Hide.me Free VPN

A free VPN with some of the most powerful apps around

Hide.me Website
(Image: © Hide.me)

TechRadar Verdict

A powerful, feature-packed free VPN. Speeds are below average, but they should be enough for most tasks – so give it a try, see how Hide.me works for you.


  • +

    10GB data allowance

  • +

    P2P support

  • +

    Highly configurable

  • +

    Powerful mobile apps


  • -

    Below average speeds

  • -

    No WireGuard

  • -

    Apps can seem complex

  • -

    No recent security audit

Why you can trust TechRadar We spend hours testing every product or service we review, so you can be sure you’re buying the best. Find out more about how we test.

Hide.me is an experienced VPN provider with some exceptionally powerful apps and an intriguing free VPN plan.

The free product restricts your data use to 10GB a month, but that's better than some providers (TunnelBear offers just 500MB), and could keep you safe for many hours of browsing.

While paid customers get 70 locations, the free plan limits you to five: East and West Coast US, Canada, Germany and the Netherlands. That lags well behind Windscribe's 14 locations, but on the other hand, it's a big step up from Hotspot Shield's US-only plan, and it's within the range we'd expect for a decent free VPN.

There's a good range of apps, with clients for Windows, Mac, Android, iOS and Linux, along with Chrome and Firefox browser extensions. You can install Hide.me on as many devices as you like, but the free plan only supports connecting one device at any one time (you'll have to disconnect Hide.me on your laptop before you use it on your iPhone, for example).

Hide.me Protocol Support

One thing you don't get with the free app is WireGuard support (Image credit: Hide.me)

There's some bad news on the features front: Hide.me's free offering drops support for the speedy WireGuard protocol. There are still more protocols available than you'll see with anyone else – IKEv2, OpenVPN, SoftEther, SSTP – but none match WireGuard for speed.

Look past the WireGuard omission, though, and Hide.me piles on the expert-level features, settings and options everywhere else. The free plan alone gives you more control over the VPN than the paid plans of some other providers.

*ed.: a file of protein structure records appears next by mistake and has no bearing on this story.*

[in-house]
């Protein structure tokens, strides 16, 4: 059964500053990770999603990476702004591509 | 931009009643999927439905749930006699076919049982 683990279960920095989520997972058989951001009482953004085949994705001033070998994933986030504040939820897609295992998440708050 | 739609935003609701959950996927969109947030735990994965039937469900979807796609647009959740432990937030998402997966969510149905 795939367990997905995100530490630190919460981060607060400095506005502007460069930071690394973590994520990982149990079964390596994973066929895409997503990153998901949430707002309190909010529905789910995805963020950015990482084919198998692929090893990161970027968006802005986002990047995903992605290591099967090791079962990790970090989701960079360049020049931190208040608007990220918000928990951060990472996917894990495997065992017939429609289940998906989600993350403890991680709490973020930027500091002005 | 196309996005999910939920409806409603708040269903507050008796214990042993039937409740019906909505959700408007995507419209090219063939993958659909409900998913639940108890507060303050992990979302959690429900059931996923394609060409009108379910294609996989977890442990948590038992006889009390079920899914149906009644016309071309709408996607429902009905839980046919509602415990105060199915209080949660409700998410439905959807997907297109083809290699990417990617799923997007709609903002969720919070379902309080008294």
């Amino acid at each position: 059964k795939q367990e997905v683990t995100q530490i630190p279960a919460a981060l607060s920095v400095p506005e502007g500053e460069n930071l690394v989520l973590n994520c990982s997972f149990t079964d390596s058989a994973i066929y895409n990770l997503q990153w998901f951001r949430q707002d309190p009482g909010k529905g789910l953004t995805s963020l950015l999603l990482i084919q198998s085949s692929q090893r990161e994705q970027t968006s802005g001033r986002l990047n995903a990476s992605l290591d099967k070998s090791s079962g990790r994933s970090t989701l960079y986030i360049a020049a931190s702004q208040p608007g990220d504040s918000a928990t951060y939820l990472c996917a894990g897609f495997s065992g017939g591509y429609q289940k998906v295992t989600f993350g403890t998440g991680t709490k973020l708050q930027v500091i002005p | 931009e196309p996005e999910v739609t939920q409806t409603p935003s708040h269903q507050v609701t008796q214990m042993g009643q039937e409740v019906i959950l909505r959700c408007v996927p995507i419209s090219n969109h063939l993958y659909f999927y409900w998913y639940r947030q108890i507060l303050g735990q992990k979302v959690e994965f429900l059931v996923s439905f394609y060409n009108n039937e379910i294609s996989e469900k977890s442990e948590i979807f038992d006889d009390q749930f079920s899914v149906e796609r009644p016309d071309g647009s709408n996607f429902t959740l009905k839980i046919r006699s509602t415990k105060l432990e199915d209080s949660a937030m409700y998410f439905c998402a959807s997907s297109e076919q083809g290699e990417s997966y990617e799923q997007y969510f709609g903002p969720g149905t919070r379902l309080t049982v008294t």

Hide.me No Logs

Hide.me says all the right things about privacy, but we'd like to see a newer audit on its systems (Image credit: Hide.me)

Privacy and logging

Hide.me uses various tools and technologies to protect your privacy. Sign up, and it keeps your account secure with optional two-factor authentication via suitable apps (Google Authenticator, Authy). Strong encryption, private DNS and other VPN features secure your data while you're connected. And if you decide you don't need the service anymore, you don't have to leave your details behind: deleting your own account is as easy as clicking a button in Hide.me's web dashboard.

Hide.me's privacy policy clearly explains how it protects your account data, the usage details it logs and everything it doesn't. Essentially, it doesn't collect any sensitive information (browsing history, files downloaded and so on), and any information it does log appears to be harmless and just as we'd expect (recording your data usage to enforce the 10GB limit, for instance).

The website goes further, saying 'Hide.me is audited by independent security analysts certifying that our system can’t store user data.' That's true, but what it's not saying up-front is that the review dates from 2015, and there's little information on what it looked at, or precisely what it found.

We have no reason to believe Hide.me is doing anything even faintly dubious with your data, but we'd like to see that supported with a brand new audit, covering the entire service (apps, servers, infrastructure), complete with a detailed report free for anyone to download and read.

Hide.me Windows App

The Windows app is simple and straightforward to use (Image credit: Hide.me)

Windows app

Hide.me's Windows app has a straightforward look and feel which makes it easy for anyone to get started. A big 'Enable VPN' button on the opening screen ensures even total newbies know what to try first, and its other functions are organized in sensibly-named tabs (Locations, Settings).

The Location Picker helpfully displays your free locations at the top of its list, ensuring you're not (as with Atlas VPN) left to scroll every location to see what's available.

Locations and features only available in the paid plan are clearly highlighted. If you've ever used a free app where this isn't as obvious, and you keep getting irritating 'Not available in the free app' warnings with everything you click, you'll appreciate this extra touch.

Hide.me Settings

Hide.me certainly gives you a host of settings to tinker with (Image credit: Hide.me)

Hide.me's free apps stand out for their huge power and configurability, which goes far beyond what we see almost anywhere else. It doesn't just have a kill switch, a wide choice of protocols, split tunneling, auto-connect when accessing unsecured Wi-Fi and more, but each of these areas also has more settings of their own (see our full Hide.me review for more).